GINTA – For Jessie and Sue, it’s love that sustains hope

(Image: Daniela Ginta photo)

IT’S SATURDAY, LATE AFTERNOON, and the drizzle is picking up. I’m at the beach in Savona with my dog, sitting on a log mesmerized by the small concentric circles formed by raindrops as they land on the lake.

I wish I could see this place exactly seven years ago, sitting on the same log, albeit with a teeny pup trying to find her legs on the pebbly beach.

There would be a chance that I’d see a young man smiling as he’d get himself ready to go for that first lake swim of the season. He’d likely stop to see my pup, too, given his sweet nature and love for animals.

How do I know all that? I do because I know Jessie Simpson and over many hours spent at his care home, he shared glimpses of his life from years ago. He used to come to this beach and swim, opening and closing the season, his mom said, since he was little.

Today, he is sitting in his wheelchair, covered with a newly gifted homemade wool blanket that reads ‘To the moon and back’, smiling at the small crowd that had gathered to celebrate him and his resilience, and singing along to his favourite tune, Lose Yourself by Eminem.

The party was organized by his mom, Sue Simpson. The most accurate word to describe her is relentless. It’s been a long almost seven years since the day their lives changed forever.

The toll on her health is not negligible. She has chronic health issues that surface when the stress gets to be too much and then she takes a couple of days off. Jessie is her reason to be and fight. His strength is hers, and her strength feeds his.

It’s been almost seven years of life no parent can imagine. After being savagely assaulted by Christopher Teicrieb the early morning of June 19, 2016, following a graduation party, Jessie spent 10 long months in a coma before returning to life.

That he came out of that coma is a miracle. That he went from his body being limp and immobile to lifting his arms, lifting his feet, and wiggling his toes, is also miraculous. Ditto for regaining speech, remembering many things from his life before the attack and adding more memories and mental capabilities with each day.

But Jessie is still bedridden and will likely continue to be. Another miracle is needed, you may say, and I agree.

The first thing he says to me after we say hello is ‘I want to get up and walk to the beach.’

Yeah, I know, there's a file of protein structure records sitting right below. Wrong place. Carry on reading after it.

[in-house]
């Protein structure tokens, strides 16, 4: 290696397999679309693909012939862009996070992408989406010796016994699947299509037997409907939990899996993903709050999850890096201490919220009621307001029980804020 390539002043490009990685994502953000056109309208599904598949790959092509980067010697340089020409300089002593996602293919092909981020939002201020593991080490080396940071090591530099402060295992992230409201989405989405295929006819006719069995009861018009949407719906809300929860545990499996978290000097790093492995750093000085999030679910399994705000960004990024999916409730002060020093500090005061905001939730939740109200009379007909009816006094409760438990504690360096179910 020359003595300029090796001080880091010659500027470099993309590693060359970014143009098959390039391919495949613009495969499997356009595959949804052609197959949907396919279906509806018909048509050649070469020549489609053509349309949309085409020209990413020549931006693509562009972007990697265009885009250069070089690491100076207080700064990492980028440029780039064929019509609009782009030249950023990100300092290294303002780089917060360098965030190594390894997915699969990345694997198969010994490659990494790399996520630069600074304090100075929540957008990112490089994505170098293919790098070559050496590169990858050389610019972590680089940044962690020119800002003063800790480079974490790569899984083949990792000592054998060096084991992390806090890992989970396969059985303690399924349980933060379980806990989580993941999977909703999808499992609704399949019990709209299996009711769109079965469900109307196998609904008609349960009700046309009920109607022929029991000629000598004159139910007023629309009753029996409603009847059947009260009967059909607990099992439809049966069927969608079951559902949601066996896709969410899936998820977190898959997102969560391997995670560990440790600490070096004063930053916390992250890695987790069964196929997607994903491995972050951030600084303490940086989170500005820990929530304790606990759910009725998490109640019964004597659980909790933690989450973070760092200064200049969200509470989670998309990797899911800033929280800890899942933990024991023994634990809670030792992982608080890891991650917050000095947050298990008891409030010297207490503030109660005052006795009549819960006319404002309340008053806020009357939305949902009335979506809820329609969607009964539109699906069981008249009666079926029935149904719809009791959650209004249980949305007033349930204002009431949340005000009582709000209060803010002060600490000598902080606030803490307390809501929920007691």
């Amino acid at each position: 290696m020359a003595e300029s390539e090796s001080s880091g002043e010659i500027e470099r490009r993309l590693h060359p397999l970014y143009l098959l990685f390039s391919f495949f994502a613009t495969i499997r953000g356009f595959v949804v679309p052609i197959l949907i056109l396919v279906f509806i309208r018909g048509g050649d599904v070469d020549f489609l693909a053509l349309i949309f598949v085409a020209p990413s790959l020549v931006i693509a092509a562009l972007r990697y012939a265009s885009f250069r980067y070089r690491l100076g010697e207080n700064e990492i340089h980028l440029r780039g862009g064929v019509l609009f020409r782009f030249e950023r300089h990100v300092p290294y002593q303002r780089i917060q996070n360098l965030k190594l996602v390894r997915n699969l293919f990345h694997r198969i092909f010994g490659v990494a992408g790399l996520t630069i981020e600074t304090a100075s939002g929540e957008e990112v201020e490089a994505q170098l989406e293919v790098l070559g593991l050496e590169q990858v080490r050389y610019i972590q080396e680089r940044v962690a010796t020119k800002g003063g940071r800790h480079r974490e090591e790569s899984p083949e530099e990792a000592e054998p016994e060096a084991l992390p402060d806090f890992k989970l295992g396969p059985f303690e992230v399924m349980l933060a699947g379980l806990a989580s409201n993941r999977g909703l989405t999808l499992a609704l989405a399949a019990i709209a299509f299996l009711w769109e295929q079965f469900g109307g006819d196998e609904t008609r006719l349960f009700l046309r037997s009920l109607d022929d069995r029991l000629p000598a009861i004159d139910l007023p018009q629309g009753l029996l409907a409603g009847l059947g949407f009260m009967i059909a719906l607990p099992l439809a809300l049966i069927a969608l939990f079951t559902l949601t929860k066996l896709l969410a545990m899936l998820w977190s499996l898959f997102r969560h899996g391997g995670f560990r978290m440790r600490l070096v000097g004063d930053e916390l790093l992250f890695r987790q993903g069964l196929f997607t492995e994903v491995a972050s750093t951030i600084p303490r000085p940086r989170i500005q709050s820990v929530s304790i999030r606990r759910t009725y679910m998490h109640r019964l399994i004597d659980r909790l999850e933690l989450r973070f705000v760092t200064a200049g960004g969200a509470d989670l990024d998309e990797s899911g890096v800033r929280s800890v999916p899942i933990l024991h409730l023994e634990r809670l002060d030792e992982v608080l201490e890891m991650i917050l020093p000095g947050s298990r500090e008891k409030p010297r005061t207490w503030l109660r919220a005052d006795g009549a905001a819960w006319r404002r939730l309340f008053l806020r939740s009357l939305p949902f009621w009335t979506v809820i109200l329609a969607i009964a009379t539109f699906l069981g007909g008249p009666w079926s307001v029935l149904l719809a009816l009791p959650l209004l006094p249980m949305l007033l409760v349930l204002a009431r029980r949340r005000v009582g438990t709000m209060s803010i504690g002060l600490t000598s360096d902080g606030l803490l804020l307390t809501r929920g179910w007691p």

He talks about it a lot. He misses it, and he misses his pet cat who died a couple of years ago before he was able to come home for visits.

If you asked Sue, she’d tell you what she misses the most: hearing his steps in the morning, his goodbye hug before he heads out for the day and the countless life noises that reassure us parents that our children are with us, safe and happy. The things we so often take for granted…

But Sue doesn’t want to spend too much thinking of that. ‘Tough as nails’ applies to her in all regards. A single mom, she struggled to make sense of the tragedy that took her son’s future away. Hers too. She spends most of her time thinking of how to care for Jessie, how to make the most of the limited funds she has, and how to improve his quality of life, whether it’s advocating for his care or bringing him his favourite treat – blueberries.

Jessie’s weekend visits at home, whenever possible, are costly, and so are all the expenses Sue incurs as she drives back and forth from Savona to see and care for her son.

One cannot not wonder how she does it. How does she find the strength and motivation to do it even when, at times, it seems that the whole world stands against it?

It’s love, she says, ‘I love Jessie and want the best for him’. That is what powers her 2-hour-of-sleep nights in the hospital after yet another surgery Jessie goes through – he’s had 14 so far, and that’s what powers her determination to go through with legal actions that are needed for a better life.

She mentions the horrible heaviness of having to sit through trials where the story of her son’s attack, photos, and testimonies, are revisited and reiterated; the pain of visiting the neighbourhood where he was attacked; walking in his steps from before it happened, imagining his cries and taking it all in to transform it not into hatred and negativity, but love and determination for what lies ahead.

Forgiveness is not an option, but she doesn’t carry resentment either, she says, because if she did, it would take away from being there for Jessie.

In fact, that’s the best Mother’s Day gift for Sue Simpson: knowing that her Jessie is happy. And he is, and if you were there at their place on this rainy Saturday, you’d have heard him say it: ‘I am so happy I could cry. This is the best day of my life’. Sue hugs him, her heart wrapped around him… many times over.

If you would like to support Jessie so he can get home over the summer, please donate here.
Sue will be organizing a silent auction for Jessie’s birthday (July 26), which you can find more here. You can also find her at

Daniela Ginta is a mother, scientist, writer and blogger. She can be reached at, or through her blog at

About Mel Rothenburger (9634 Articles) is a forum about Kamloops and the world. It has more than one million views. Mel Rothenburger is the former Editor of The Daily News in Kamloops, B.C. (retiring in 2012), and past mayor of Kamloops (1999-2005). At he is the publisher, editor, news editor, city editor, reporter, webmaster, and just about anything else you can think of. He is grateful for the contributions of several local columnists. This blog doesn't require a subscription but gratefully accepts donations to help defray costs.

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